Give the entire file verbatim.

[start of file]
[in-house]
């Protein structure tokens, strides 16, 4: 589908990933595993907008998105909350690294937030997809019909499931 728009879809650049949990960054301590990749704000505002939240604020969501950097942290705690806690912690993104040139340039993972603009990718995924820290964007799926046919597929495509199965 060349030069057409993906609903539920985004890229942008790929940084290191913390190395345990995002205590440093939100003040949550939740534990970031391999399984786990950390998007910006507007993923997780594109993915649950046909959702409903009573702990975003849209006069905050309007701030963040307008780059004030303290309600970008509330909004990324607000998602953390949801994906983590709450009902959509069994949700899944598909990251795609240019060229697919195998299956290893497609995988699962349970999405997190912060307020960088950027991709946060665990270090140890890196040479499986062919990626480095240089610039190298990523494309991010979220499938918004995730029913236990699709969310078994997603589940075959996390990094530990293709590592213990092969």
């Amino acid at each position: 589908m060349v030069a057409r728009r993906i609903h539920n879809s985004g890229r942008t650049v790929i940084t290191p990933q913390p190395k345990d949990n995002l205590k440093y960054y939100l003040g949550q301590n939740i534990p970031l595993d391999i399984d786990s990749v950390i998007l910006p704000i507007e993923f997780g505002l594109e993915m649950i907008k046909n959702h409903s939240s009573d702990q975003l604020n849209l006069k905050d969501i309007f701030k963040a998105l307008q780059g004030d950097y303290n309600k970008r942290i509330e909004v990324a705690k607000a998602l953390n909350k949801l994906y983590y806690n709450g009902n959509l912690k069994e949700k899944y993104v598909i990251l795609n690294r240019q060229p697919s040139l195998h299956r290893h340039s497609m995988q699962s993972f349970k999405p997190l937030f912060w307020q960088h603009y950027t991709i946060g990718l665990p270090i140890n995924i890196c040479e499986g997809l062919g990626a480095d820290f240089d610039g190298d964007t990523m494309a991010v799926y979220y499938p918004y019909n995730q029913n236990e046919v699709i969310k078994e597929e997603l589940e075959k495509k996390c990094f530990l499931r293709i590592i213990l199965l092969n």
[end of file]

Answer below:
[in-house]
């Protein structure tokens, strides 16, 4: 589908990933595993907008998105909350690294937030997809019909499931 728009879809650049949990960054301590990749704000505002939240604020969501950097942290705690806690912690993104040139340039993972603009990718995924820290964007799926046919597929495509199965 060349030069057409993906609903539920985004890229942008790929940084290191913390190395345990995002205590440093939100003040949550939740534990970031391999399984786990950390998007910006507007993923997780594109993915649950046909959702409903009573702990975003849209006069905050309007701030963040307008780059004030303290309600970008509330909004990324607000998602953390949801994906983590709450009902959509069994949700899944598909990251795609240019060229697919195998299956290893497609995988699962349970999405997190912060307020960088950027991709946060665990270090140890890196040479499986062919990626480095240089610039190298990523494309991010979220499938918004995730029913236990699709969310078994997603589940075959996390990094530990293709590592213990092969």
């Amino acid at each position: 589908m060349v030069a057409r728009r993906i609903h539920n879809s985004g890229r942008t650049v790929i940084t290191p990933q913390p190395k345990d949990n995002l205590k440093y960054y939100l003040g949550q301590n939740i534990p970031l595993d391999i399984d786990s990749v950390i998007l910006p704000i507007e993923f997780g505002l594109e993915m649950i907008k046909n959702h409903s939240s009573d702990q975003l604020n849209l006069k905050d969501i309007f701030k963040a998105l307008q780059g004030d950097y303290n309600k970008r942290i509330e909004v990324a705690k607000a998602l953390n909350k949801l994906y983590y806690n709450g009902n959509l912690k069994e949700k899944y993104v598909i990251l795609n690294r240019q060229p697919s040139l195998h299956r290893h340039s497609m995988q699962s993972f349970k999405p997190l937030f912060w307020q960088h603009y950027t991709i946060g990718l665990p270090i140890n995924i890196c040479e499986g997809l062919g990626a480095d820290f240089d610039g190298d964007t990523m494309a991010v799926y979220y499938p918004y019909n995730q029913n236990e046919v699709i969310k078994e597929e997603l589940e075959k495509k996390c990094f530990l499931r293709i590592i213990l199965l092969n």